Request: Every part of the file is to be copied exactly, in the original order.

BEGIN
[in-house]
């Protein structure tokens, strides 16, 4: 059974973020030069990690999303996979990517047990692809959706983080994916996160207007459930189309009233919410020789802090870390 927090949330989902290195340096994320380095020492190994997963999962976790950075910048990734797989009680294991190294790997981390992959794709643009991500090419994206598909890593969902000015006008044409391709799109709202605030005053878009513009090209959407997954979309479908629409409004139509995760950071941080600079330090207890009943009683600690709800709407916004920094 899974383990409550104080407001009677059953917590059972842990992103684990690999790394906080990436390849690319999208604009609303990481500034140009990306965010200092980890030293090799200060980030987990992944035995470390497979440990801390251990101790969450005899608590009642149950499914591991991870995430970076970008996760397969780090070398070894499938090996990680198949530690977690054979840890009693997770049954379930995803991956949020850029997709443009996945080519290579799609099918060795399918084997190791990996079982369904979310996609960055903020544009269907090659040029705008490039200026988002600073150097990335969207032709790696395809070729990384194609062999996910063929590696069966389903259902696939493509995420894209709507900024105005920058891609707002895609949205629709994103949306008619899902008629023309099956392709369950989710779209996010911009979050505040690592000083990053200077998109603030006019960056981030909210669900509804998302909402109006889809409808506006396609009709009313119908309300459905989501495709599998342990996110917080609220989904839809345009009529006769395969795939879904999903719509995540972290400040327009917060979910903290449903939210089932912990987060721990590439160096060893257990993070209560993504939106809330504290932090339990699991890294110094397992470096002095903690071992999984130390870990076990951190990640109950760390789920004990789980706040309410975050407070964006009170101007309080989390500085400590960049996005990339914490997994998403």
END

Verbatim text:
[in-house]
């Protein structure tokens, strides 16, 4: 059974973020030069990690999303996979990517047990692809959706983080994916996160207007459930189309009233919410020789802090870390 927090949330989902290195340096994320380095020492190994997963999962976790950075910048990734797989009680294991190294790997981390992959794709643009991500090419994206598909890593969902000015006008044409391709799109709202605030005053878009513009090209959407997954979309479908629409409004139509995760950071941080600079330090207890009943009683600690709800709407916004920094 899974383990409550104080407001009677059953917590059972842990992103684990690999790394906080990436390849690319999208604009609303990481500034140009990306965010200092980890030293090799200060980030987990992944035995470390497979440990801390251990101790969450005899608590009642149950499914591991991870995430970076970008996760397969780090070398070894499938090996990680198949530690977690054979840890009693997770049954379930995803991956949020850029997709443009996945080519290579799609099918060795399918084997190791990996079982369904979310996609960055903020544009269907090659040029705008490039200026988002600073150097990335969207032709790696395809070729990384194609062999996910063929590696069966389903259902696939493509995420894209709507900024105005920058891609707002895609949205629709994103949306008619899902008629023309099956392709369950989710779209996010911009979050505040690592000083990053200077998109603030006019960056981030909210669900509804998302909402109006889809409808506006396609009709009313119908309300459905989501495709599998342990996110917080609220989904839809345009009529006769395969795939879904999903719509995540972290400040327009917060979910903290449903939210089932912990987060721990590439160096060893257990993070209560993504939106809330504290932090339990699991890294110094397992470096002095903690071992999984130390870990076990951190990640109950760390789920004990789980706040309410975050407070964006009170101007309080989390500085400590960049996005990339914490997994998403």